“Look at me. Look at my life. It’s been a train wreck.”
I am a social worker and, sometimes, that’s what I hear from people nearing death. It’s what a ninety-year-old, terminally ill patient with heart disease said to me when I first started in the field of hospice care a couple of years ago. We were engaged in a life review discussion in which patients reflect upon the highs and lows of their lives. He brought up the subject of God and how, as a teen, he was a strong believer.
“Lot of good it did me, though,” he said.
“What happened to your faith?” I asked.
“What do you think?” he quickly shot back, his stare, piercing. “You’re an adult. It just stopped working. The older you get, the less sense it makes.”
The sharpness in his tone told me to cut short the questions but I had one more. “Why do you think you had such a strong faith when you were young?”
“Because I didn’t know any better. It was make-believe, like the tooth fairy. At least, I used to get a few quarters out of that deal.”
I walk away from every life review discussion with new thoughts to ponder. Some confirm my own beliefs while others challenge them.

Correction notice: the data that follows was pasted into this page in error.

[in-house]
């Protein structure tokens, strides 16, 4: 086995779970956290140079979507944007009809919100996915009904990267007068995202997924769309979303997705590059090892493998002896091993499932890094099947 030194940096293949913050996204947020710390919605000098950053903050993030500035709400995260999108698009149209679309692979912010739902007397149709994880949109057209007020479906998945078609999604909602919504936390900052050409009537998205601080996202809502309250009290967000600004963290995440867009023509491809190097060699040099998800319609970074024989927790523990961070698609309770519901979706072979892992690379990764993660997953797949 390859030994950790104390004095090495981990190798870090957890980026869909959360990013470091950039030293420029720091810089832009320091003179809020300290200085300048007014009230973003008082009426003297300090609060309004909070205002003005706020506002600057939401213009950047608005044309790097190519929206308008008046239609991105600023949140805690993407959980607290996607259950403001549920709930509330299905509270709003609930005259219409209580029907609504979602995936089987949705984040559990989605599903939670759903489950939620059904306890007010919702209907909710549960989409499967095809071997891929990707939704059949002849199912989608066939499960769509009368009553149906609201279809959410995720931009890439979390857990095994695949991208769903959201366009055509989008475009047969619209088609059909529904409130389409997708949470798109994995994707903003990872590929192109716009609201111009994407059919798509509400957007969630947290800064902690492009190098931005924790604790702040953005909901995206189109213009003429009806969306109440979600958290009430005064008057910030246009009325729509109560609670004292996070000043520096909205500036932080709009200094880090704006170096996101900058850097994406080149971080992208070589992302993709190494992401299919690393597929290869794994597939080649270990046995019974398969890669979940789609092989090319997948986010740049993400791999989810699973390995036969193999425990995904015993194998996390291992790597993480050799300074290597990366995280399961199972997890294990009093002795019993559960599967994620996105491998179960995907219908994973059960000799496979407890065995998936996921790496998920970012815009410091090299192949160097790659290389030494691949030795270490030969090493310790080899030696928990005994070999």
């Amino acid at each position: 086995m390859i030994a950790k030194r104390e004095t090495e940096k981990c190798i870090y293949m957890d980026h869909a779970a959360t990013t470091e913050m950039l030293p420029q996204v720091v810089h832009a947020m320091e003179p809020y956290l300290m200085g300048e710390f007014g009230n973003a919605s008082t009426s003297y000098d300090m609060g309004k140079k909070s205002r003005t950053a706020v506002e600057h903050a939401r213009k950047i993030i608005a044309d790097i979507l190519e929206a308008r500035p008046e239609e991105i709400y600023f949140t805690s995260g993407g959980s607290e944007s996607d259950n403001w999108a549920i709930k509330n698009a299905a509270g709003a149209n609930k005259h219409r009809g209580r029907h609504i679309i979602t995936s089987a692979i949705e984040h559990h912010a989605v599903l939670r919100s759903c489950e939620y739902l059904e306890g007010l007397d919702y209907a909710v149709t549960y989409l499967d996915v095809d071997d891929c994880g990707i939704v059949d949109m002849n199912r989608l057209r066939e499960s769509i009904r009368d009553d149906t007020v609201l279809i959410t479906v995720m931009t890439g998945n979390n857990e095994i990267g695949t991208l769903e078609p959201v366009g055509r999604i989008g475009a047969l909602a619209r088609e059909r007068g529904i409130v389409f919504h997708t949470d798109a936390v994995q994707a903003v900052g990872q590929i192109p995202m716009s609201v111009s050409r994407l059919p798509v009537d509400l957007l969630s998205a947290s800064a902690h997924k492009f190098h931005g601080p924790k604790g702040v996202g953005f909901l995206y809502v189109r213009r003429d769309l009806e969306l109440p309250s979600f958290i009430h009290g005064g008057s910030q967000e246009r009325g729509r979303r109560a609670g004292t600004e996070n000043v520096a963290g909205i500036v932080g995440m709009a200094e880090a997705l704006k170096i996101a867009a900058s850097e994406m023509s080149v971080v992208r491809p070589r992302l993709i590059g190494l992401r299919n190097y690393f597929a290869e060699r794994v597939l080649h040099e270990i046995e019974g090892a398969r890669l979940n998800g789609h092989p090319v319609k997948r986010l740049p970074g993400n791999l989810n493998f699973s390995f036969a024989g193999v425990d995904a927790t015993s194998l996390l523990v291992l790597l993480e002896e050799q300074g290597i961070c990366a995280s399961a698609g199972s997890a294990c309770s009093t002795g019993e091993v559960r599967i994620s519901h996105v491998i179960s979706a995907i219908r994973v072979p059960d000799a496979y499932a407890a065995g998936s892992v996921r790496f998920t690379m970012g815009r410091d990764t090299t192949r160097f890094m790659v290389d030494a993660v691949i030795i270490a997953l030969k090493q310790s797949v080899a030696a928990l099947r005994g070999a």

Many are inspiring, especially the people who have made God and faith the centerpieces of their lives. There was the gospel singer with throat cancer who told me she had never missed a single worship service until she became ill. To the day she died, she made it a point each Sunday to whisper the hymns from her bed.
Some are disturbing. A man who would later die of cirrhosis of the liver once confessed to me that he had been a burglar for two years as a young man. “Best days of my life,” he boasted. “Lucky was I to find the Lord later. But I’ll probably pay for those days – and soon.”
I keep drifting back, though, to the conversation with the patient who dubbed his life a train wreck. I think about his take on faith, about it making less sense the older he got.
Every so often, I’ve felt that way, too. I’ve been in the train wrecks; I’ve wondered about the logic of faith. But make-believe? God – a tooth fairy?
To believe in God is to collect the evidence. For me it’s the way the sunrise makes itself known like an urgent bulletin and how a child’s smile does the same thing. It’s the nurse with the reassuring touch gently holding a patient’s hand or the teacher’s aide with the white cane teaching kids Braille. It’s a concert hall of strings and reeds or a willow tree’s family of lady bugs.
What evidence have you found?